“Not a few British officers from regiments stationed in Canada, are employed there on special service, have been recently permitted to examine with professional eye their bone and sinew, their equipment, their discipline, their maneuvers. It comes within our own personal knowledge that several of these our soldier countrymen, whose opinions are of the greatest value, report their unbounded surprise and admiration at the effective and promising condition of the thousands of troops whom they have seen. Of the fighting qualities they may have something to say hereafter, for – thanks to the unexpected and exceeding courtesy of General McClellan – some of these gentlemen have been allowed to accompany the headquarters of the United States army in its expected onward march. This obligation, we need scarcely say is far more appreciated by military men than any reviews or entertainments got up for their benefit, while those who could not remain to avail themselves of this privilege are nevertheless most grateful for the hospitality with which they have been received.”

The recent great battle must have made a favorable impression as to the fighting qualities of our troops, and such of the British military visitors as have accompanied the army into Virginia are likely soon to see good fighting there. We are also showing the European powers some novelties in the art of war. Even the rebels have the honor of giving the first demonstration of the immense superiority of iron-clad vessels, and thus of revolutionizing the whole matter of naval warfare. As a consequence of this demonstration we shall in six months have a formidable iron-clad fleet, the very existence of which will be the best guaranty against invasion from abroad, and will command the respect which the other powers were inclined to withhold from us in the period of our weakness and doubt. All that is now past, and the European nations are taking novel lessons of us in maritime warfare, and learning practical military science at the feet of our commanders.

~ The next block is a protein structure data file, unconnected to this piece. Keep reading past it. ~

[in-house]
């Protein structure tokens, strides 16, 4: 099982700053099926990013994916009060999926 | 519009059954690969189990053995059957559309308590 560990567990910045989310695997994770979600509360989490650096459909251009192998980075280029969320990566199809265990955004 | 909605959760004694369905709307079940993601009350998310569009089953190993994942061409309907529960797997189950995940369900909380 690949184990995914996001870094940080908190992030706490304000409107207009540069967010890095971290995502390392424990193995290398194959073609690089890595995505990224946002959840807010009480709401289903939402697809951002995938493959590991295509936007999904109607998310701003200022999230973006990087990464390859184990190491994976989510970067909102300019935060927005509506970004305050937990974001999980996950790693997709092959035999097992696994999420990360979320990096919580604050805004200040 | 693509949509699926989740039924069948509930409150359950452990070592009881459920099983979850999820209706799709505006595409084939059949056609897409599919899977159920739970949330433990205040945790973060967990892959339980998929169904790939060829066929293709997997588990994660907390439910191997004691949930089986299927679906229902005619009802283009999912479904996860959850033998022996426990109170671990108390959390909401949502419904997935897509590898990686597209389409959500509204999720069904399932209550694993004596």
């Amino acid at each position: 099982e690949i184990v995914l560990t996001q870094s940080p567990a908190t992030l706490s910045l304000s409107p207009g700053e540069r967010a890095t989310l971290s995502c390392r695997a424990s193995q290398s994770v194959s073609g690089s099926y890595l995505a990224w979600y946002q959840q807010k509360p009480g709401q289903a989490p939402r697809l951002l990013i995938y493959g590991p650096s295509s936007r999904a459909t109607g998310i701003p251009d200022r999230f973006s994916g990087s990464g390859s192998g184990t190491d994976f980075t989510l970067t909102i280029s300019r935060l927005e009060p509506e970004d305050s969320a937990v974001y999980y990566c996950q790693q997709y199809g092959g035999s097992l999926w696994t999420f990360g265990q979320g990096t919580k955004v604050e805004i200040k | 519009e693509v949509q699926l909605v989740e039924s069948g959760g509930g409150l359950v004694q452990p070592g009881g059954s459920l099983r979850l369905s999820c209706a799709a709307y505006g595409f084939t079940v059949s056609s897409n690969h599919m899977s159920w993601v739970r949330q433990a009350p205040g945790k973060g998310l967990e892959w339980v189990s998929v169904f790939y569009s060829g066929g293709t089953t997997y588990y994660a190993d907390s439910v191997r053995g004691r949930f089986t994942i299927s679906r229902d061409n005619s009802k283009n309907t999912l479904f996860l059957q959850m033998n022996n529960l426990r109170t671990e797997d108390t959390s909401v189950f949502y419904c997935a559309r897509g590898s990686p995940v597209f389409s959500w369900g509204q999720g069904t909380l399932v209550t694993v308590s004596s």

There has been no campaign on the soil of Europe for half a century, involving such a vast extent of country, such great natural and moral difficulties, and requires such broad and comprehensive military science and military strength and resources, as the present war. It is absolutely appalling in its proportions, and it is not strange that foreigners should have been incredulous as to the power of our government, taken by surprise and without an army or navy to commence with, to re-establish its authority over nearly half the Union in open and declared revolt. They were doubtless honest in the belief that success in so gigantic a work was out of the question. Now that they see our armies marching on to its rapid accomplishment their incredulity changes suddenly to surprised admiration. We are demonstrating to the world that a republic may have sufficient vitality for self-preservation, and we are achieving a military reputation that will make us respected as we never have been before. This is not our greatest or most valuable gain from this bloody struggle, but it will be worth something as a security for our future peace and the peace of the world. And it will be worth a great deal in future to the struggling people of Europe in their attempts to throw off the burdens of hereditary despotism and vindicate their own rights to self-government. – {Springfield Republican.

– Published in the Burlington Weekly Hawk-Eye, Burlington, Iowa, Saturday, April 19, 1862